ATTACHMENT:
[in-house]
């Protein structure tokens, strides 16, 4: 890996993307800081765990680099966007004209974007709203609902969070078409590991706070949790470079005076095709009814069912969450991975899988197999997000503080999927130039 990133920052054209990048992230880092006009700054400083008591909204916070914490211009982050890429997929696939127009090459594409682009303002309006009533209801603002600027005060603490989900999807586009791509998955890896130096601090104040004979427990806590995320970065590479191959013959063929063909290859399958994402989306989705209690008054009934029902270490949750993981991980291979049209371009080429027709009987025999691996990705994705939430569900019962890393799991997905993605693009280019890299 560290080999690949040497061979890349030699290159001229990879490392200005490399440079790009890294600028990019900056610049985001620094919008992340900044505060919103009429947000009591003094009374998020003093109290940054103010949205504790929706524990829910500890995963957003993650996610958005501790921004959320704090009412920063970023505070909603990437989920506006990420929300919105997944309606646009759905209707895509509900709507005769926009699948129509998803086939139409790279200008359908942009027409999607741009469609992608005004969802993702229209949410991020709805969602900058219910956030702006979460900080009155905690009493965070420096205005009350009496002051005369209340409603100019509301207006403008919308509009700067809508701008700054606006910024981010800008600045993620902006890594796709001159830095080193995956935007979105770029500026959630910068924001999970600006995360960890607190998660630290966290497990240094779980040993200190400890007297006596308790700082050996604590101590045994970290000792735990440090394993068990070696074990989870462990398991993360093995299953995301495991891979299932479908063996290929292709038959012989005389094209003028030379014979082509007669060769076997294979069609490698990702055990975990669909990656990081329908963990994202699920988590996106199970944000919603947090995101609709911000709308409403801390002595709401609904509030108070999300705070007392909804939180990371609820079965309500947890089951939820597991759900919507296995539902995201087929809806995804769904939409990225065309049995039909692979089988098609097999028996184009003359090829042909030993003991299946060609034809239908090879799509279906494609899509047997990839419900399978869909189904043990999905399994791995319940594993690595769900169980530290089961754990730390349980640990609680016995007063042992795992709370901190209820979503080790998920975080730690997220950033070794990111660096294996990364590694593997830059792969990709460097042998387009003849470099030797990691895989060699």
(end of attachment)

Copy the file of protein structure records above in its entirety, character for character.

[in-house]
């Protein structure tokens, strides 16, 4: 890996993307800081765990680099966007004209974007709203609902969070078409590991706070949790470079005076095709009814069912969450991975899988197999997000503080999927130039 990133920052054209990048992230880092006009700054400083008591909204916070914490211009982050890429997929696939127009090459594409682009303002309006009533209801603002600027005060603490989900999807586009791509998955890896130096601090104040004979427990806590995320970065590479191959013959063929063909290859399958994402989306989705209690008054009934029902270490949750993981991980291979049209371009080429027709009987025999691996990705994705939430569900019962890393799991997905993605693009280019890299 560290080999690949040497061979890349030699290159001229990879490392200005490399440079790009890294600028990019900056610049985001620094919008992340900044505060919103009429947000009591003094009374998020003093109290940054103010949205504790929706524990829910500890995963957003993650996610958005501790921004959320704090009412920063970023505070909603990437989920506006990420929300919105997944309606646009759905209707895509509900709507005769926009699948129509998803086939139409790279200008359908942009027409999607741009469609992608005004969802993702229209949410991020709805969602900058219910956030702006979460900080009155905690009493965070420096205005009350009496002051005369209340409603100019509301207006403008919308509009700067809508701008700054606006910024981010800008600045993620902006890594796709001159830095080193995956935007979105770029500026959630910068924001999970600006995360960890607190998660630290966290497990240094779980040993200190400890007297006596308790700082050996604590101590045994970290000792735990440090394993068990070696074990989870462990398991993360093995299953995301495991891979299932479908063996290929292709038959012989005389094209003028030379014979082509007669060769076997294979069609490698990702055990975990669909990656990081329908963990994202699920988590996106199970944000919603947090995101609709911000709308409403801390002595709401609904509030108070999300705070007392909804939180990371609820079965309500947890089951939820597991759900919507296995539902995201087929809806995804769904939409990225065309049995039909692979089988098609097999028996184009003359090829042909030993003991299946060609034809239908090879799509279906494609899509047997990839419900399978869909189904043990999905399994791995319940594993690595769900169980530290089961754990730390349980640990609680016995007063042992795992709370901190209820979503080790998920975080730690997220950033070794990111660096294996990364590694593997830059792969990709460097042998387009003849470099030797990691895989060699």